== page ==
To begin with, there are changes in the deal itself. The financial crisis was set off because Westinghouse went into major cost overruns, possibly worth more than $15 billion, in building four AP1000 reactors at two projects in the U.S., the same reactors as the ones meant for India. When work was halted on the Westinghouse projects in South Carolina, the construction was already five years over schedule. India’s past record with Russian projects (the only foreign collaboration operational so far) puts the mean time to construct a reactor here at nine years. This would mean that even if an India-U.S. techno-commercial contract is finally readied in 2019, and the ground breaking begins immediately, it may not see fruition until 2029, a good 20 years after the nuclear agreement was signed. Westinghouse’s new buyers have already pared the business, will not construct the nuclear power project in India, and will only supply reactors and components. In the terrible scenario of a Fukushima-type nuclear accident in India, this further dilutes the liability that U.S. companies would carry. This was certainly not the future envisioned by those who first negotiated the India-U.S. civil nuclear agreement, and it calls into question whether the agreement, as it stood in January 2015 when Prime Minister Narendra Modi and Mr. Obama made that announcement, is even valid.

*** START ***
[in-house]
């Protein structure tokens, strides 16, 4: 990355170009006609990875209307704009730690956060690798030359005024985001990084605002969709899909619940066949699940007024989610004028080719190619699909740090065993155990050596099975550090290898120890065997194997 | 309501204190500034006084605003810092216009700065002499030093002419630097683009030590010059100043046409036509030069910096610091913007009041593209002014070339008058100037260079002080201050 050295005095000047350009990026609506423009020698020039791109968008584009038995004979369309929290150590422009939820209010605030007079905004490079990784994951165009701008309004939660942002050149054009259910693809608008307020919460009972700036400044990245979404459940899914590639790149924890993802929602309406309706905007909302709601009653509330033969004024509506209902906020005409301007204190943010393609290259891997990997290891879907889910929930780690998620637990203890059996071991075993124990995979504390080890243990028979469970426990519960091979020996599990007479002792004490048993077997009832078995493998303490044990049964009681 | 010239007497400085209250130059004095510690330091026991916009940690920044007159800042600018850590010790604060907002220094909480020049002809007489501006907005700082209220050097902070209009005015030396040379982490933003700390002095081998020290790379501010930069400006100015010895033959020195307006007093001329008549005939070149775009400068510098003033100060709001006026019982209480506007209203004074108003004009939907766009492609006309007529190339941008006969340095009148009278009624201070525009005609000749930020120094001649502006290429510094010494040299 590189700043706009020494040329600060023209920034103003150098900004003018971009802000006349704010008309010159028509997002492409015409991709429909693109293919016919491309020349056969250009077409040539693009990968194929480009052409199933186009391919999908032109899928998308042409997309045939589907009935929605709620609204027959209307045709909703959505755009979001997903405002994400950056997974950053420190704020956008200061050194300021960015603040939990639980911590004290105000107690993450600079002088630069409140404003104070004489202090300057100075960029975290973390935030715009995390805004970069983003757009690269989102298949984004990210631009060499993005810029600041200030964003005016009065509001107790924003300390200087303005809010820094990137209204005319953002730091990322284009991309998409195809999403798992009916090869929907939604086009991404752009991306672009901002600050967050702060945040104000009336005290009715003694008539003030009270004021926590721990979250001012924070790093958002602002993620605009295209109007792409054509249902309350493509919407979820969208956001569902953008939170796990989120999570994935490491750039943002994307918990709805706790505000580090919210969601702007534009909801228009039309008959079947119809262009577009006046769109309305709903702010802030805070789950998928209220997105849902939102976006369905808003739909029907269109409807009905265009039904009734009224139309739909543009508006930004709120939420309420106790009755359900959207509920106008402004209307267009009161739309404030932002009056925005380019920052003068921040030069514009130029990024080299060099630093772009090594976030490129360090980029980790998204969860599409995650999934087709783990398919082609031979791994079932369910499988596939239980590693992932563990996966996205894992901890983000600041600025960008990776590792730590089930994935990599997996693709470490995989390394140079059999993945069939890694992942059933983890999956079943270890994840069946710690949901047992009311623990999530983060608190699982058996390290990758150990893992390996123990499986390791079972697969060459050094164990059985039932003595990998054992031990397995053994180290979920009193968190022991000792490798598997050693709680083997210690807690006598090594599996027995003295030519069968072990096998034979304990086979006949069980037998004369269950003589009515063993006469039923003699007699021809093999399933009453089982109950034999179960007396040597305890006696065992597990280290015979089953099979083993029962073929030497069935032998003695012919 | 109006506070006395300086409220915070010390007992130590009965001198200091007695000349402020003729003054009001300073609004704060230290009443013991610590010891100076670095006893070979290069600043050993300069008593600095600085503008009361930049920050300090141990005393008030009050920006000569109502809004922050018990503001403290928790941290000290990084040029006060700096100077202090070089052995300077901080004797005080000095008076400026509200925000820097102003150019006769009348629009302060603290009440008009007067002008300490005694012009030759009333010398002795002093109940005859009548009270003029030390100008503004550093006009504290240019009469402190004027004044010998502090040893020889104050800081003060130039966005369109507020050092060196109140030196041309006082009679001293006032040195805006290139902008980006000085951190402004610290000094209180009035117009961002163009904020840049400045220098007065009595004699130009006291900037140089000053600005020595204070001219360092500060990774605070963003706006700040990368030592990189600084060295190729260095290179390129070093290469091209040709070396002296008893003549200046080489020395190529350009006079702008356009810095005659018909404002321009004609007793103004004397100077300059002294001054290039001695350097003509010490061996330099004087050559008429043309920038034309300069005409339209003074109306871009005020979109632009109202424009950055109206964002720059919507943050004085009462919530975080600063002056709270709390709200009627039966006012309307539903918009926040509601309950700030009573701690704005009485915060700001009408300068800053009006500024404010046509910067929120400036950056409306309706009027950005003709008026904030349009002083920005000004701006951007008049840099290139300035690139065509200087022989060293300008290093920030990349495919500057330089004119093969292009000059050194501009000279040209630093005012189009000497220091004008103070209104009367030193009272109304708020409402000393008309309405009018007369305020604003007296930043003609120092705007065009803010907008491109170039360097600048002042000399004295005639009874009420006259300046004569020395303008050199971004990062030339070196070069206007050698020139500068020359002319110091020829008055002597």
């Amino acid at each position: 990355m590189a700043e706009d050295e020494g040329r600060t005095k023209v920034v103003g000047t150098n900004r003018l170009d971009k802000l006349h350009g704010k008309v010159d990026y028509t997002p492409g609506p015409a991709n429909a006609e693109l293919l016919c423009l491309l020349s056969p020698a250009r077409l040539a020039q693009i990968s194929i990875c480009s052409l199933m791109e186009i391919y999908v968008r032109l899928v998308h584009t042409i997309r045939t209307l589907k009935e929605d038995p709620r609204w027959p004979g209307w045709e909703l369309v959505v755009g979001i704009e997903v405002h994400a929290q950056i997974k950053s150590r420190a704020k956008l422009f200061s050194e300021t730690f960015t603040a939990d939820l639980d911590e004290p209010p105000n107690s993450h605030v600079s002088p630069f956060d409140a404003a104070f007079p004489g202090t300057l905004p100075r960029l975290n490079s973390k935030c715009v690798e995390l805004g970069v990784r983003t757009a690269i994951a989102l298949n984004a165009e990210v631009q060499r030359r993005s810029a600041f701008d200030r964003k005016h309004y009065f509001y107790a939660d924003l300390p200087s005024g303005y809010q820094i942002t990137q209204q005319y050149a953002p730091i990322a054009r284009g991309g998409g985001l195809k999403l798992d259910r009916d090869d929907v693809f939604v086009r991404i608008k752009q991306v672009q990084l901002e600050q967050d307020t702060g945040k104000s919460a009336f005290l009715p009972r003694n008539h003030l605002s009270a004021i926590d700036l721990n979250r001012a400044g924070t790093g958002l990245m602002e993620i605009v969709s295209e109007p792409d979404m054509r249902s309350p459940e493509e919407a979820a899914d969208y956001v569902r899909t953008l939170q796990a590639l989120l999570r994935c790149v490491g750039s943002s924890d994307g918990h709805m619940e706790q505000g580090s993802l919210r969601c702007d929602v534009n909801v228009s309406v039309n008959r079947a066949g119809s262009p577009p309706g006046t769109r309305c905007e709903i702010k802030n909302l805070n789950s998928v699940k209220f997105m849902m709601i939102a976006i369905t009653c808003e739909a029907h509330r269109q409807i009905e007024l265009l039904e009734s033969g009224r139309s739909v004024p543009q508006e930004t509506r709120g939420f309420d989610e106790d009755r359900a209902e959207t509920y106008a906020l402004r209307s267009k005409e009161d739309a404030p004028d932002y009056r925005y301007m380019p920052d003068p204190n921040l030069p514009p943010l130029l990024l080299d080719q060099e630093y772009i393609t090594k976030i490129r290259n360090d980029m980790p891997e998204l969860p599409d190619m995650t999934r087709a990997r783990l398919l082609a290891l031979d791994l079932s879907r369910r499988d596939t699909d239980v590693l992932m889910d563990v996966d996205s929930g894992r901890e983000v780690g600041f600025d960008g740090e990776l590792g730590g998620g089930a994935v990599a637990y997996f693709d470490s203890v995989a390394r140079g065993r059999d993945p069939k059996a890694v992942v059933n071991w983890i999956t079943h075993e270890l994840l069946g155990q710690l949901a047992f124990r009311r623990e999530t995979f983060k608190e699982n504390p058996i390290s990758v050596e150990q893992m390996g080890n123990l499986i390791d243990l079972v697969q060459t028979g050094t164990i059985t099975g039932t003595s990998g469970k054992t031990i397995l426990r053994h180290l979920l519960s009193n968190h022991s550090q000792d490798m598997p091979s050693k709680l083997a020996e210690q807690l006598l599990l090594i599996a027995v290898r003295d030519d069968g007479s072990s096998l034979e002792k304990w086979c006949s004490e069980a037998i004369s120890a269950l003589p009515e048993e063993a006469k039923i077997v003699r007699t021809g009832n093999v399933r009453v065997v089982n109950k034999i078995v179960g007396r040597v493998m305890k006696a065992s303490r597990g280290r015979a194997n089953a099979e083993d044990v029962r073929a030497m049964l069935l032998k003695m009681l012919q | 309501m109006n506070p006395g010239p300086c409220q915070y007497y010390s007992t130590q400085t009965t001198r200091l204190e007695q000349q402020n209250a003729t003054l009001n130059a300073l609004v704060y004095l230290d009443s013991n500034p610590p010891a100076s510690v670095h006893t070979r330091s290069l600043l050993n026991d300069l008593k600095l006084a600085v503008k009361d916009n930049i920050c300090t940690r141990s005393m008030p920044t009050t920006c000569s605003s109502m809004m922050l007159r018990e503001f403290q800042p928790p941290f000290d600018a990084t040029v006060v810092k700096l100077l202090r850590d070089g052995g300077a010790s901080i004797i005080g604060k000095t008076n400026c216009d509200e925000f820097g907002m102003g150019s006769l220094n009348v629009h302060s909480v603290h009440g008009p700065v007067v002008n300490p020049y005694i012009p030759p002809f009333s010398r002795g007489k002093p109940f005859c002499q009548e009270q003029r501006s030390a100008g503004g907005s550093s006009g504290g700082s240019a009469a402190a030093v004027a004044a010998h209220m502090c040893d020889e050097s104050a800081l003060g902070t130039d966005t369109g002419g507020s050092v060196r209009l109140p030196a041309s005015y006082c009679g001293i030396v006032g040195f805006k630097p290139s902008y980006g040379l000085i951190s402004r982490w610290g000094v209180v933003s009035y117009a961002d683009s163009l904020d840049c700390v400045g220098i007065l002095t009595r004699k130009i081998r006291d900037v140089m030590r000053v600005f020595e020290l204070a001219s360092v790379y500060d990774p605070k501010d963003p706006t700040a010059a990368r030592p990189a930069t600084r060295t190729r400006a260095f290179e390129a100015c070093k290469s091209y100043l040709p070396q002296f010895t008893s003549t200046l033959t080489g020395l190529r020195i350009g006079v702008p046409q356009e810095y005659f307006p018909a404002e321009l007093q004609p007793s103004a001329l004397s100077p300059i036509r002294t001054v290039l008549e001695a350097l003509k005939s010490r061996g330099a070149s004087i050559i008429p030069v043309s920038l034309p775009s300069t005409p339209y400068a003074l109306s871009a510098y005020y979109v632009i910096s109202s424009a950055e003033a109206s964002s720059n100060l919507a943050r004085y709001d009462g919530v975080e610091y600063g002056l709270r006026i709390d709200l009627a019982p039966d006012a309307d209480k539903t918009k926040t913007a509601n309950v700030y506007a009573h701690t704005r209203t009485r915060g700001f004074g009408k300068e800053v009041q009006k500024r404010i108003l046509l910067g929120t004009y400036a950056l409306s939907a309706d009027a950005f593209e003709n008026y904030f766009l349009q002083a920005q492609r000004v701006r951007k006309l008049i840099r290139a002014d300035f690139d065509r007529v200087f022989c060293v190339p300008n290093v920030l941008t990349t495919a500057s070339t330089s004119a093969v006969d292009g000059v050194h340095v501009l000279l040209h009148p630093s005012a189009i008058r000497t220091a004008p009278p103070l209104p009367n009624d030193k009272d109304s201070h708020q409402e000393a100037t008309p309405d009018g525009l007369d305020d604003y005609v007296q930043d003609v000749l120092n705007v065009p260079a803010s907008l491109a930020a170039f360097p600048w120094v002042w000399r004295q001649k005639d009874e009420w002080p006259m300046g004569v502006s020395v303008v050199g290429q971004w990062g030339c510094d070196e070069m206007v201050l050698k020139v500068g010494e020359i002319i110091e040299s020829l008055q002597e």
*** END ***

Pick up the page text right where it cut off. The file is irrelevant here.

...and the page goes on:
The Trump effect

Second, Donald Trump’s presidency has taken a very sharp turn away from renewable energy, and even the promise of nuclear dollars have dimmed in comparison to the lucre of fossil fuels in America. In his State of the Union address last week, Mr. Trump said that the U.S. has “ended the war on beautiful, clean coal,” and will now mine, export and push oil, gas, coal and shale trade into its foreign outreach. A case in point is the big pitch Mr. Trump made during his meeting with Mr. Modi in Washington last June, which led to Indian orders for both oil and gas shipped from America. As a result, New Delhi may not get the support that the Obama administration had promised both on financing renewable energy projects and in facilitating India-U.S. civil nuclear power deals.

India has already received a rude shock with the U.S. pulling out of the Paris climate change accord, and from Mr. Trump’s singling out India as a “leading polluter” during his announcement of that decision last year. This, after the Obama administration had browbeaten India into acceding to the Paris accord two months ahead of deadline, by promising to help India reduce its dependence on fossil fuels.